A lot of people who take on programming and software engineering as a career are largely self-taught (That includes a lot of graduates who studied non-computing degrees at university but eventually found themselves in programming jobs), so this is more than doable if you can put the effort in and assuming you could spend several hours per day learning and practicing. Realistically you're still looking at a minimum of 12 months to build up the skills to a reasonable standard and some kind of project portfolio with enough evidence for a potential employer. The good news is that there are tonnes of resources online for free, so it doesn't need to cost anything,

    Since you mentioned Python, here are some good starting points for those:
    https://www.codecademy.com/learn/learn-python
    https://www.edx.org/course/introduct...itx-6-00-1x-11
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    (Original post by winterscoming)
    What type of IT job functions would you enjoy? Python and C# skills lend themselves to a Software Engineering job (which I would point out is not particularly maths based), but despite that, there's a big leap to go from from dabbling in Excel/VBA upto the kinds of skills that employers are looking for in a job like that.

    Some people starting out without any programming skills enter Software Engineering via a job in Software testing/QA, then progress either by working on automated testing/scripting as part of their job, or by teaching themselves the development skills on the side. The attention-to-detail and analytical skills which are essential for QA system testing also happen to be very important when writing code as well (ideally, all programmers should understand software testing).

    A lot of people who take on programming and software engineering as a career are largely self-taught (That includes a lot of graduates who studied non-computing degrees at university but eventually found themselves in programming jobs), so this is more than doable if you can put the effort in and assuming you could spend several hours per day learning and practicing. Realistically you're still looking at a minimum of 12 months to build up the skills to a reasonable standard and some kind of project portfolio with enough evidence for a potential employer. The good news is that there are tonnes of resources online for free, so it doesn't need to cost anything,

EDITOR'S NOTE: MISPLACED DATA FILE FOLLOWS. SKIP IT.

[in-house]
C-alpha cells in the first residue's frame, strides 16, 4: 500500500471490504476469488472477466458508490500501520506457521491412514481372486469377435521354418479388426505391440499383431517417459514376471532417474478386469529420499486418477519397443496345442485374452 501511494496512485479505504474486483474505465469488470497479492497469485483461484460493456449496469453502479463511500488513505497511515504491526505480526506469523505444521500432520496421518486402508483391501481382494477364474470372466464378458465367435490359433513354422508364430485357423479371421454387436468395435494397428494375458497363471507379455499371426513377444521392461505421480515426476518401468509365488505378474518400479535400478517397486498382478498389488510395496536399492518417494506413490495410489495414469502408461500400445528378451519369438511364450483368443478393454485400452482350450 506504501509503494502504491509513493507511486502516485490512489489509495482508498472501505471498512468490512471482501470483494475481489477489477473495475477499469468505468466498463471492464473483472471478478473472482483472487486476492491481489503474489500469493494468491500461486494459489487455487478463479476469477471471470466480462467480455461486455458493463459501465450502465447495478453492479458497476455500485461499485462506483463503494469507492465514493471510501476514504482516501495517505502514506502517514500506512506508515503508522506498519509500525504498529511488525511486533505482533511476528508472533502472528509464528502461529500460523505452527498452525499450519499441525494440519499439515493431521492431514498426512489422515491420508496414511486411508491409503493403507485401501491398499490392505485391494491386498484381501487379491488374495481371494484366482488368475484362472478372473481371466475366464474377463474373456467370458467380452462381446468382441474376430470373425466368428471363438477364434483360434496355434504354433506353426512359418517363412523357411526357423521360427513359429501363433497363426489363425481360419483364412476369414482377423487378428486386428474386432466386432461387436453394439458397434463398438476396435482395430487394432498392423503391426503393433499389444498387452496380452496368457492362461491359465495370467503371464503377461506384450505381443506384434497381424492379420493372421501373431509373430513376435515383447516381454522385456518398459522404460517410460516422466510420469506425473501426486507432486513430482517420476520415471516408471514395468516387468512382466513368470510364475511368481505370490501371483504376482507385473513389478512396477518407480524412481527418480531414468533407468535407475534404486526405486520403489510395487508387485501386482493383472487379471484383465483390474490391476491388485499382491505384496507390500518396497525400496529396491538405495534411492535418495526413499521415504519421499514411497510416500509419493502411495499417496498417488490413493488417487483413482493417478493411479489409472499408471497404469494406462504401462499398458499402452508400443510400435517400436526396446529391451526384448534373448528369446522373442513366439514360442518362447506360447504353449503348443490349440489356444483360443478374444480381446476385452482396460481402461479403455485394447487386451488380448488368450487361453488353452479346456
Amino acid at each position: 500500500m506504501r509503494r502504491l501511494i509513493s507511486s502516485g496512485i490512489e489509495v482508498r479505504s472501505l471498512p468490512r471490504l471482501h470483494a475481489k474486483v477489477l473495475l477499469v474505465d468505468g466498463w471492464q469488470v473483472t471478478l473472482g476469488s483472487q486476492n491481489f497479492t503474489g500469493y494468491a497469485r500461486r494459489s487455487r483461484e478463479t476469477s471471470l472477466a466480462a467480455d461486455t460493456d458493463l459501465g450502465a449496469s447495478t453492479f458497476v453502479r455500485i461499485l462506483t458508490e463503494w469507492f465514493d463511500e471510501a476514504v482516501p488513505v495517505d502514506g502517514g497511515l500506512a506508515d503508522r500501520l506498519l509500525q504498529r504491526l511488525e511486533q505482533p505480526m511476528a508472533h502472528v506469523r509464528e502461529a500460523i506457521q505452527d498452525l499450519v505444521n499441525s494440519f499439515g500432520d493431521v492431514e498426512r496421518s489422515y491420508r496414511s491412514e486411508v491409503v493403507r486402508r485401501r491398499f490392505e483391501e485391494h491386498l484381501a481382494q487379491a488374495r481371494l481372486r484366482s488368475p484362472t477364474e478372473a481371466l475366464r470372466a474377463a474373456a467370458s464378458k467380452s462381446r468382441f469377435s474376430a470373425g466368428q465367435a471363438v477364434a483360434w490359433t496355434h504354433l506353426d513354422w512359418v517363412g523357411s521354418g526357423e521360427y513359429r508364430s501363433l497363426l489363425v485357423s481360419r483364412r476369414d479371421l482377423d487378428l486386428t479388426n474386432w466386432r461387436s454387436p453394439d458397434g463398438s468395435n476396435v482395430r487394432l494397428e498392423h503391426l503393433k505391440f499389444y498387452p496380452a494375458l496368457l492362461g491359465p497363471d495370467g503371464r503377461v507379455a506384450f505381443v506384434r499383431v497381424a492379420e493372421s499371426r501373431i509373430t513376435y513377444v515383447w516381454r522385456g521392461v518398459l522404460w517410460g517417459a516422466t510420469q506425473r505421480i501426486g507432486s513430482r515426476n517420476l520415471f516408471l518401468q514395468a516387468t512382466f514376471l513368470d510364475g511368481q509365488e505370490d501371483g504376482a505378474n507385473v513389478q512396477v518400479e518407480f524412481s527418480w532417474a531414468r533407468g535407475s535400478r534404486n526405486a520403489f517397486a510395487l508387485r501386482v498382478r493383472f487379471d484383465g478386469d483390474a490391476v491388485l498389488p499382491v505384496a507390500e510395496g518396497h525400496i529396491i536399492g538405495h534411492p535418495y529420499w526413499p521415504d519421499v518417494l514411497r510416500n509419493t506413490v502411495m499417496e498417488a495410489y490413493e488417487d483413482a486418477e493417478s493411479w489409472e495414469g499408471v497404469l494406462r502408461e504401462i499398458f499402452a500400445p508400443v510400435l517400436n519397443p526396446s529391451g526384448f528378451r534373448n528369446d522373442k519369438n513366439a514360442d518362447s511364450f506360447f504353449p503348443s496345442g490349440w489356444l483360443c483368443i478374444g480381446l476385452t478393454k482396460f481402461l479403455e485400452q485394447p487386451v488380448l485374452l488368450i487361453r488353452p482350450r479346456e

Since you mentioned Python, here are some good starting points for those:
    https://www.codecademy.com/learn/learn-python
    https://www.edx.org/course/introduct...itx-6-00-1x-11
    Thanks for the info.
    Ye software engineering sounds like something i would be interested in and im willing to put the hours in.

    It would help to have a degree but probably not needed. There's enough online content nowadays to self teach in these subjects.

    Thanks for the links, i also have some Udemy courses to work though.
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    (Original post by Jake1103)
    Thanks for the info.
    Ye software engineering sounds like something i would be interested in and im willing to put the hours in.

    It would help to have a degree but probably not needed. There's enough online content nowadays to self teach in these subjects.

    Thanks for the links, i also have some Udemy courses to work though.
    Udemy and Coursera are also great, so it sounds like you've got all of that covered There are also some good ones (not free but reasonably priced) on https://teamtreehouse.com/tracks

    I certainly wouldn't worry too much about not having a degree - while it's a good way to get your foot on the ladder, and gives you a decent broad base of knowledge on a lot of general CompSci topics, it's also a slow, expensive route when you look at it. Computing and Tech jobs are notoriously skills-based and ability-based, so a lot of companies (especially small/medium sized organisations) advertising for 'Graduates' in their job description are usually open to interviewing somebody who can demonstrate equivalent ability and skills that they'd expect from a graduate - the types of people who interview you in those jobs are usually senior tech-geeks working for the company rather than HR managers (which means that the interview itself is likely to be technically challenging, but also that lack of formal academic credentials doesn't determine your success).